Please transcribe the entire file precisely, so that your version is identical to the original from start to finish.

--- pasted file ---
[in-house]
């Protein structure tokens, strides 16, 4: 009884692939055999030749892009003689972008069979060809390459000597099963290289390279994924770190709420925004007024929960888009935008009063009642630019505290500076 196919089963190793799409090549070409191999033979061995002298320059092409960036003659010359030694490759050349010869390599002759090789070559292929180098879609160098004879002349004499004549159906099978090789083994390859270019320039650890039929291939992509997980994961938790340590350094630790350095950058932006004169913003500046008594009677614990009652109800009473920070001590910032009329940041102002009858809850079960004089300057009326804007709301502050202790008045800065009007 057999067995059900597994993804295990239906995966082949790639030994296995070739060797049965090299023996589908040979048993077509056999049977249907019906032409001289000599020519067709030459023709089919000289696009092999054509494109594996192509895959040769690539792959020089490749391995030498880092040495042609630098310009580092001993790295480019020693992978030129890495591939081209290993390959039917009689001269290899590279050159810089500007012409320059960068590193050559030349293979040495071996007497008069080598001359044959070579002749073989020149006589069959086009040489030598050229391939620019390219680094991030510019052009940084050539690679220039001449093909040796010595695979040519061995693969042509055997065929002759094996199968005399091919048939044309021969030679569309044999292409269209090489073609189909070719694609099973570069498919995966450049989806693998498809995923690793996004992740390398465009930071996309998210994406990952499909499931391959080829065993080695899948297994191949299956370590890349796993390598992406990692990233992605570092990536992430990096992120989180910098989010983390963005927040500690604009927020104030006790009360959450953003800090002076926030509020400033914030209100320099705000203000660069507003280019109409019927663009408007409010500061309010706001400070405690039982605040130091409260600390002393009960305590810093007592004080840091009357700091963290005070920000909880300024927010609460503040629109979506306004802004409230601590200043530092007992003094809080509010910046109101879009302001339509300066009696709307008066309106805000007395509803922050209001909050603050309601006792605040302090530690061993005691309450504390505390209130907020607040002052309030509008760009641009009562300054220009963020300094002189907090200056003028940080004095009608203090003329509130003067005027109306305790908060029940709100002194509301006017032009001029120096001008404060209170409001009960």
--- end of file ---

[in-house]
């Protein structure tokens, strides 16, 4: 009884692939055999030749892009003689972008069979060809390459000597099963290289390279994924770190709420925004007024929960888009935008009063009642630019505290500076 196919089963190793799409090549070409191999033979061995002298320059092409960036003659010359030694490759050349010869390599002759090789070559292929180098879609160098004879002349004499004549159906099978090789083994390859270019320039650890039929291939992509997980994961938790340590350094630790350095950058932006004169913003500046008594009677614990009652109800009473920070001590910032009329940041102002009858809850079960004089300057009326804007709301502050202790008045800065009007 057999067995059900597994993804295990239906995966082949790639030994296995070739060797049965090299023996589908040979048993077509056999049977249907019906032409001289000599020519067709030459023709089919000289696009092999054509494109594996192509895959040769690539792959020089490749391995030498880092040495042609630098310009580092001993790295480019020693992978030129890495591939081209290993390959039917009689001269290899590279050159810089500007012409320059960068590193050559030349293979040495071996007497008069080598001359044959070579002749073989020149006589069959086009040489030598050229391939620019390219680094991030510019052009940084050539690679220039001449093909040796010595695979040519061995693969042509055997065929002759094996199968005399091919048939044309021969030679569309044999292409269209090489073609189909070719694609099973570069498919995966450049989806693998498809995923690793996004992740390398465009930071996309998210994406990952499909499931391959080829065993080695899948297994191949299956370590890349796993390598992406990692990233992605570092990536992430990096992120989180910098989010983390963005927040500690604009927020104030006790009360959450953003800090002076926030509020400033914030209100320099705000203000660069507003280019109409019927663009408007409010500061309010706001400070405690039982605040130091409260600390002393009960305590810093007592004080840091009357700091963290005070920000909880300024927010609460503040629109979506306004802004409230601590200043530092007992003094809080509010910046109101879009302001339509300066009696709307008066309106805000007395509803922050209001909050603050309601006792605040302090530690061993005691309450504390505390209130907020607040002052309030509008760009641009009562300054220009963020300094002189907090200056003028940080004095009608203090003329509130003067005027109306305790908060029940709100002194509301006017032009001029120096001008404060209170409001009960």